Kidney disease in dogs
Kidneys are an important organ for the body - human or canine. They are responsible for ridding the body of toxins by filtration. Kidney disease causes the kidneys to function at only about thirty percent of their capacity. If the kidneys stop working, the toxins accumulate in the blood and get deposited in other organs. Subsequently, the dog dies.
Kidney failure in dogs stops the ability of the body to function properly. Toxins begin to build up in their bodies and once this starts, a number of symptoms and warning signs will more than likely become apparent. These two chronic diseases show different symptoms, the acute form can appear more suddenly. Often, dogs suffering from this type of kidney disease will possibly have become dehydrated. For the owner to test for hydration, gently pull on the skin of your dog's stomach. This should spring back. If it doesn't, there may be a possibility that your dog is dehydrated.
You may have noticed your dog not wanting to pass urine or no urine production at all. This is also is a warning sign that your pet may be a victim of acute kidney disease. This disease can lead to your dog having extremely painful kidneys; or you may notice the animal moving with stiff legs or an arched back. These symptoms are signs for any dog owner to watch out for.
There are different symptoms shown with chronic kidney disease. Where they would usually gulp food they may begin to show signs of a decrease in appetite so drastic they do not want to eat. They could even stop eating all together. Weight loss will occur in time. An increase in thirst and the amount of water they drink will increase which is one of the first warning signs that the disease has begun. This signs are common with the condition. There may be an increase in the frequency of urination as the dog can lose bladder control. In some cases urination can become painful and often impossible with blood showing up in the urine. Any signs of urine symptoms, vomiting, lethargic or depressed in your pet should be treated as a warning sign and you should call your vet immediately since canine kidney disease is serious and can be deadly. It could be possible to get control over the disease if it is caught soon enough.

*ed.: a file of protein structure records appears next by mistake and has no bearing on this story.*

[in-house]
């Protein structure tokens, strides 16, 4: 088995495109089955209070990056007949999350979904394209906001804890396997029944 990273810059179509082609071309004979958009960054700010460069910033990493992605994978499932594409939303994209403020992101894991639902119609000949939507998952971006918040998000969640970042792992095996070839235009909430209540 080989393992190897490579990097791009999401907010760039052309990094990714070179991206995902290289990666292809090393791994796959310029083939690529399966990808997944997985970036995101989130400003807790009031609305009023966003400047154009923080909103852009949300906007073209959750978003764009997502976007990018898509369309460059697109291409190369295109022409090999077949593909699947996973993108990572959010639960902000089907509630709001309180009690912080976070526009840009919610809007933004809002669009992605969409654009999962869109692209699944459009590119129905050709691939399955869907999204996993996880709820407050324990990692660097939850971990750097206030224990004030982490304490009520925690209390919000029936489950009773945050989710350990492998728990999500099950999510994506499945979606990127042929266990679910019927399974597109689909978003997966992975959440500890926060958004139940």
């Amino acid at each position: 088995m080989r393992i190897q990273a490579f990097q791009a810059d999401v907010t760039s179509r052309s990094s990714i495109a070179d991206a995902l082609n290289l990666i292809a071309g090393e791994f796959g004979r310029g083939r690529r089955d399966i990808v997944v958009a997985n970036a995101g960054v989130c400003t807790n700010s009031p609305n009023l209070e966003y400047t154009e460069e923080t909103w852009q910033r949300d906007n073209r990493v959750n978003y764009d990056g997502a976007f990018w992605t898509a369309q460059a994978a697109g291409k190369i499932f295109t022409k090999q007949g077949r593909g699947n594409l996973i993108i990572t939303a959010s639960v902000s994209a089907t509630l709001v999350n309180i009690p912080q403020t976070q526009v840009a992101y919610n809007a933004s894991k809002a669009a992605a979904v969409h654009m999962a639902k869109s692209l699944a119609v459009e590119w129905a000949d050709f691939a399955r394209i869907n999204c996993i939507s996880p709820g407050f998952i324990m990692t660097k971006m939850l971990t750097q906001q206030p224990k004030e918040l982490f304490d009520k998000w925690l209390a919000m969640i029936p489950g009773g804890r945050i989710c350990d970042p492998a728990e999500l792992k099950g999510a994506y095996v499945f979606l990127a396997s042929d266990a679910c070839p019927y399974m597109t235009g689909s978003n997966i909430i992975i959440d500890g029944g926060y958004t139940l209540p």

If the veterinarian suspects kidney disease he will usually follow four steps to decide if the dog has the disease or not. A thorough physical examination is what he will normally do first. The dogs relevant history will be gone over with the owner next, things such as their home behavior and symptoms. A blood test and urinary test are the two steps he will take after the first two steps are done. Both tests have to be done to make sure of a correct diagnosis. Whether or not your dog has acute or chronic kidney disease will be confirmed by both of these tests.